How Divorce Affects Young Children from Birth to School Age…
It’s no surprise that divorce is a big change for young children. They can’t understand the complex adult problems that led to their parent’s divorce, so they often feel confused, upset, and even abandoned. We’ll break down how divorce affects young children from birth to school age, as well as how you can help your young children through this transition.
The youngest members of the family not only don’t understand what’s going on, and they may not even be able to speak their feelings. This can make this age group particularly challenging when it comes to the coping process. There are other factors that can make co-parenting difficult during this stage, including nap and feeding schedules- particularly if the mother is breastfeeding.
- Separation anxiety/clinging to one parent
- Increased temper tantrums
- Difficulty sleeping
- Difficulty feeding
- Developmental delays (speech, walking, etc)
What to Do:
- Maintain a consistent schedule/routine whenever possible
- Encourage a relationship with both parents
- Provide security items like a blanket or pacifier
- Create a soothing bedtime routine (i.e. a warm bath, infant massage, meditation music)
- Offer physical comfort like cuddling and rocking
- Involve other positive role models in your child’s life
This age group is a little more aware of what’s going on, and they’re also able to express some of their feelings, but they still don’t have the capacity to fully grasp the divorce. At this age, kids may think they did something wrong to cause the divorce, so regular reassurance is an important part of the coping process.
- Sleep regression
- Difficulty potty training
- Frequent crying/outbursts
- Strong desire for attention (particularly from their parents)
- Trouble adjusting when going back and forth between homes
What to Do:
- Create consistent routines at both households
- Talk about your child’s feelings in an age-appropriate manner
- Read books/watch videos on the topic of divorce that are age-appropriate
- Assure your child that they aren’t responsible for the divorce
- Be on the same page with your co-parent when it comes to discipline
- Have them participate in art therapy
Children this age are starting to understand the concept of relationships, but still may not fully grasp what a divorce means. They may feel like the non-custodial parent is abandoning them, so it’s important for them to maintain a strong relationship with that parent. School-age children usually believe in fairytales, and they may have a fantasy in their head about their parents getting back together. Gently remind them that while the divorce is permanent, so is your love for them.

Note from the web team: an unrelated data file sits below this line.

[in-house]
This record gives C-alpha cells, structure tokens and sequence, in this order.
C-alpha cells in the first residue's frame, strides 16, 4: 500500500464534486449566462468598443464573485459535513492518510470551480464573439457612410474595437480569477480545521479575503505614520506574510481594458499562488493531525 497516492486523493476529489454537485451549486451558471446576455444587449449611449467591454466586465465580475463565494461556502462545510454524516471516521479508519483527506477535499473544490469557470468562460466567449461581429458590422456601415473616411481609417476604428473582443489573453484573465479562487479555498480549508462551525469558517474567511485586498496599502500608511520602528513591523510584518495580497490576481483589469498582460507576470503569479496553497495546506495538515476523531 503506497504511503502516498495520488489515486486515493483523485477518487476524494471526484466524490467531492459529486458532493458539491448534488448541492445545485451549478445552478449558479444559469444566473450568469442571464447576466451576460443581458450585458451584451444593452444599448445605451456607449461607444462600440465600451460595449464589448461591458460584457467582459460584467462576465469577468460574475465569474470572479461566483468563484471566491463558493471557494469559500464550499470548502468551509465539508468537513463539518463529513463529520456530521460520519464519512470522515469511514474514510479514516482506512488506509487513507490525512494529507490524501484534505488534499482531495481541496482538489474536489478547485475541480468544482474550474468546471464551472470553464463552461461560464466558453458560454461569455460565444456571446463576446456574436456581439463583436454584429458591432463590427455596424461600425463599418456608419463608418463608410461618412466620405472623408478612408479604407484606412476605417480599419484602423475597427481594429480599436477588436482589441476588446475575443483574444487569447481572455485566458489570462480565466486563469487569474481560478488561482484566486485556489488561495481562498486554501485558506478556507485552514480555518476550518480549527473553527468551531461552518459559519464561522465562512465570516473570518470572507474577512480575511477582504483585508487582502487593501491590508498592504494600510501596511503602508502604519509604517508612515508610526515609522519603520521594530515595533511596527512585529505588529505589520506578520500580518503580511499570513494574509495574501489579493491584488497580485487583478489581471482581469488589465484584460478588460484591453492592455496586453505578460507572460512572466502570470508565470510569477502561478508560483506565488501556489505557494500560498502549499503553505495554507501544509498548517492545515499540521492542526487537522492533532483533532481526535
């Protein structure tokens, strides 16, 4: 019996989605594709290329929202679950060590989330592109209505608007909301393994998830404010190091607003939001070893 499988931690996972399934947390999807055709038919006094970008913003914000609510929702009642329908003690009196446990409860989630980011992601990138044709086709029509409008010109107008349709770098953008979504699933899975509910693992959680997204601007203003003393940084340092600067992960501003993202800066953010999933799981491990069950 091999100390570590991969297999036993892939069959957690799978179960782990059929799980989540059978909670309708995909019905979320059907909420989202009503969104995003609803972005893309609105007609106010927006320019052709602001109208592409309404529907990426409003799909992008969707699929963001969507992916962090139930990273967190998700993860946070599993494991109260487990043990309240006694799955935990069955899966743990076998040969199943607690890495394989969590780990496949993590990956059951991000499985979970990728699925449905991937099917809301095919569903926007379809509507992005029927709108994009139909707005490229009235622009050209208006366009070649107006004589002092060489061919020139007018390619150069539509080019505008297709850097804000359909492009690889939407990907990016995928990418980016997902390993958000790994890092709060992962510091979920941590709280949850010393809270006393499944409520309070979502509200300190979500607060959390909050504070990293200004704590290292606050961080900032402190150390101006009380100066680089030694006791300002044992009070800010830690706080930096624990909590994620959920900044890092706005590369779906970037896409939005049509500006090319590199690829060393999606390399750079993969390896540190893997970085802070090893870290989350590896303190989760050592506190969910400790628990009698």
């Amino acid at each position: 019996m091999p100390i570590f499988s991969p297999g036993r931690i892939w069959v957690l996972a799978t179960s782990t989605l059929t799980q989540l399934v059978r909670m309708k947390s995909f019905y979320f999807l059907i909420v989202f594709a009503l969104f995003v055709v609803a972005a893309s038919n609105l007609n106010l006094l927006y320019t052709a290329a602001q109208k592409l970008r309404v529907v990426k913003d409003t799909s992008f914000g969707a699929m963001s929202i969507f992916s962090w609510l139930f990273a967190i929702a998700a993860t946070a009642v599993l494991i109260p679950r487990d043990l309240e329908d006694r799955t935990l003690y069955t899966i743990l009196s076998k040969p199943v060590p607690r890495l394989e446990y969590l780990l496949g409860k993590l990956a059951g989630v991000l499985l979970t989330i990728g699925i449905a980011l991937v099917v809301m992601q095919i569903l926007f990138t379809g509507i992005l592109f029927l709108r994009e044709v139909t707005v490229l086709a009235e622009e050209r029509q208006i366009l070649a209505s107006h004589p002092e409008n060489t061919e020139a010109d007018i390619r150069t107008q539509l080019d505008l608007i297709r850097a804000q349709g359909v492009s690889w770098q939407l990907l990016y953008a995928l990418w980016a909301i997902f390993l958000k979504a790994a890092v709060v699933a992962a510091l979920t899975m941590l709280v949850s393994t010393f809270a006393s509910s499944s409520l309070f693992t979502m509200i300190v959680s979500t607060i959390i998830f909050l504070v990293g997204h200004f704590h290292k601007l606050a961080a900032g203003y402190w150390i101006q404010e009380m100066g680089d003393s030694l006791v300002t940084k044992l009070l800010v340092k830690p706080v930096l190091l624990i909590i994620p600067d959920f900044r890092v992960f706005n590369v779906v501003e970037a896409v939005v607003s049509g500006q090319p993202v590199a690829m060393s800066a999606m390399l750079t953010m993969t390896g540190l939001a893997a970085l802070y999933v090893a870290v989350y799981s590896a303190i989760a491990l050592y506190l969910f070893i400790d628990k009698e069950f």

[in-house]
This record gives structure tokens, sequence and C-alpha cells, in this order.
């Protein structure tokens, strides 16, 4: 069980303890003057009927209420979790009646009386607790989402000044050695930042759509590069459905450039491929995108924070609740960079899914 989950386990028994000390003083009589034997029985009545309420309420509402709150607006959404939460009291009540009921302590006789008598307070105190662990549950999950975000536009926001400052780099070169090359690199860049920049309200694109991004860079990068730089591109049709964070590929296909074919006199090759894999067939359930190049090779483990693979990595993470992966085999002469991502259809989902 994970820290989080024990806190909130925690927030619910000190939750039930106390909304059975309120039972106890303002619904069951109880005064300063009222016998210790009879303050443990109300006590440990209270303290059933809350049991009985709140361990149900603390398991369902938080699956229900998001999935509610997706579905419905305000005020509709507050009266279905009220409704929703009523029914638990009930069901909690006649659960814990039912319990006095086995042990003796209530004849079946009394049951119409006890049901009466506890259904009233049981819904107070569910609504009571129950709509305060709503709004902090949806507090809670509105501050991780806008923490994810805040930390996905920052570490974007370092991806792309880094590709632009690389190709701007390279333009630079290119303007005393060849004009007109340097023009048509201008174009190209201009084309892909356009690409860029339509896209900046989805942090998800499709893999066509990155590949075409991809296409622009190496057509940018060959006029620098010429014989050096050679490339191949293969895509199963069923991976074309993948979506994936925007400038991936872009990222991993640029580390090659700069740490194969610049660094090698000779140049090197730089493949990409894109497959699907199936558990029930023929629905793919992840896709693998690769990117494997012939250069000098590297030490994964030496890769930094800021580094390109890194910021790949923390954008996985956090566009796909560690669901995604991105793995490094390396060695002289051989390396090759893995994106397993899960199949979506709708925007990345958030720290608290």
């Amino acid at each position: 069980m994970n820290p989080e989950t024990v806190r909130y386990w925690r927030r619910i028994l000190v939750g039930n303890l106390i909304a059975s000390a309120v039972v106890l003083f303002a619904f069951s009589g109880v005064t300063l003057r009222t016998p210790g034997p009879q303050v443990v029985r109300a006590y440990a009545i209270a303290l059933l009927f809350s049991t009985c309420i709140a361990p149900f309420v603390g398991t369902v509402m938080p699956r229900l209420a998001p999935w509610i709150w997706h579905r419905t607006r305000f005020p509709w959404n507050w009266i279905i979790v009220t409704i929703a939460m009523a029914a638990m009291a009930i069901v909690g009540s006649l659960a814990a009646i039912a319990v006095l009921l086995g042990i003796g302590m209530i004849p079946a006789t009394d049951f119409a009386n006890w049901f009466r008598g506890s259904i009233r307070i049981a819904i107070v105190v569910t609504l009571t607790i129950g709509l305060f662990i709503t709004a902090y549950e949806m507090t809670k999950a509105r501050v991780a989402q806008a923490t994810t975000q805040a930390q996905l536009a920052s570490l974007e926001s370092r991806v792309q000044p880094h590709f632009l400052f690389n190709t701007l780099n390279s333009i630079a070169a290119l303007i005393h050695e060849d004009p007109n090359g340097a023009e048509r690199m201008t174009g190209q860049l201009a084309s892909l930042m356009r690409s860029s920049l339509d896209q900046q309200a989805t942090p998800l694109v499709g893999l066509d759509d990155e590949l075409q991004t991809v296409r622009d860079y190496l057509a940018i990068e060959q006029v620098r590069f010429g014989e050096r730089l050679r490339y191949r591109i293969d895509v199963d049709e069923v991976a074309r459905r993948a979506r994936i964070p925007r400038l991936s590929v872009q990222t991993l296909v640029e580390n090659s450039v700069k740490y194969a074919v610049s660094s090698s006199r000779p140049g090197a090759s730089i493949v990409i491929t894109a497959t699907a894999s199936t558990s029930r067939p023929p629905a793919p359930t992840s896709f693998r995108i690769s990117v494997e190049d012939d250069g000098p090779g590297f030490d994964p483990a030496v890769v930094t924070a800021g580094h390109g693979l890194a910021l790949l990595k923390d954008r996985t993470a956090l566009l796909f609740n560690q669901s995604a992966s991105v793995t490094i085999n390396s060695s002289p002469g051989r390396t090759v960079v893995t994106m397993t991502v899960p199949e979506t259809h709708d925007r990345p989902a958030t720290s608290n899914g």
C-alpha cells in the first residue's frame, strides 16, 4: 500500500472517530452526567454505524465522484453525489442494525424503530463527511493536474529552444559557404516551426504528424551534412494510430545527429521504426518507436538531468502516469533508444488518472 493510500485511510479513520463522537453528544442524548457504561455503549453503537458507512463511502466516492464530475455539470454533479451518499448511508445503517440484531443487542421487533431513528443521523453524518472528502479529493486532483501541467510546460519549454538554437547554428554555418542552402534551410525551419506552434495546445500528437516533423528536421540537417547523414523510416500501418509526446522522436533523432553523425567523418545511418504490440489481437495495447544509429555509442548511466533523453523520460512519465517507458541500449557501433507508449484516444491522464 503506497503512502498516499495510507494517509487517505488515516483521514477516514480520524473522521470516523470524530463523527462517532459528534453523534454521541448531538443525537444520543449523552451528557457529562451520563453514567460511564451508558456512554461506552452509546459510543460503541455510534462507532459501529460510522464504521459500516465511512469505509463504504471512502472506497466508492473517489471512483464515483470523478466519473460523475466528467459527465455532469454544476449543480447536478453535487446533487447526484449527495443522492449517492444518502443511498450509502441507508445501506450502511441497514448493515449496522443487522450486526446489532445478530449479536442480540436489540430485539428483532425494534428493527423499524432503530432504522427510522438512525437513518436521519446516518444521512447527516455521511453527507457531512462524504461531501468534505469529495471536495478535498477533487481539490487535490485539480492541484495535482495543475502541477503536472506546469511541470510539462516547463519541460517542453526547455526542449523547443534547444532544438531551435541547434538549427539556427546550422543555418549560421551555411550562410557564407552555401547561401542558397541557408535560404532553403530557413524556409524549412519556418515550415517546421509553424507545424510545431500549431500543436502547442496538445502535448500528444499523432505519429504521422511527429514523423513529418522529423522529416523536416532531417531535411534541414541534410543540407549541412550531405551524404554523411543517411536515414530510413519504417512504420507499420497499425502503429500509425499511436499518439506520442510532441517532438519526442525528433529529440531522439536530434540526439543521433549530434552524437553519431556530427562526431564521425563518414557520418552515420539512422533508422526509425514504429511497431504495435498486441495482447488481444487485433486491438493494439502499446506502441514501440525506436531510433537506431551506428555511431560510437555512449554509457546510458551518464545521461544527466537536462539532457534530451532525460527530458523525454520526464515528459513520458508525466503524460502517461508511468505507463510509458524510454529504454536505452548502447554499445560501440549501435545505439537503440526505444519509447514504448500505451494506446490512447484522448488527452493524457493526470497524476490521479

- Trouble in school (learning, behavioral problems)
- “Siding” with one parent in the divorce
- Struggles with anxiety or depression
- Frequent stomach aches or headaches that keep them home from school
- Lack of desire for things they used to enjoy (sports, extracurricular activities)
What to Do:
- Encouraging your child to be open with their feelings
- Have each parent spend quality time with the child
- Find things that boost their self-esteem (i.e. activities they enjoy, spending time with friends)
- Encourage them to journal their thoughts
- Maintain consistency with schedules and discipline between houses
- Seek help from a therapist at school or outside of school
While young children may struggle with a divorce, most adjust within two years. Children benefit most when their parents work together to maintain a calm and consistent environment for them. Some children may struggle beyond the initial adjustment stage. Don’t be afraid to seek help for your child from a therapist or qualified mentor. The sooner you start addressing the problem, the better.
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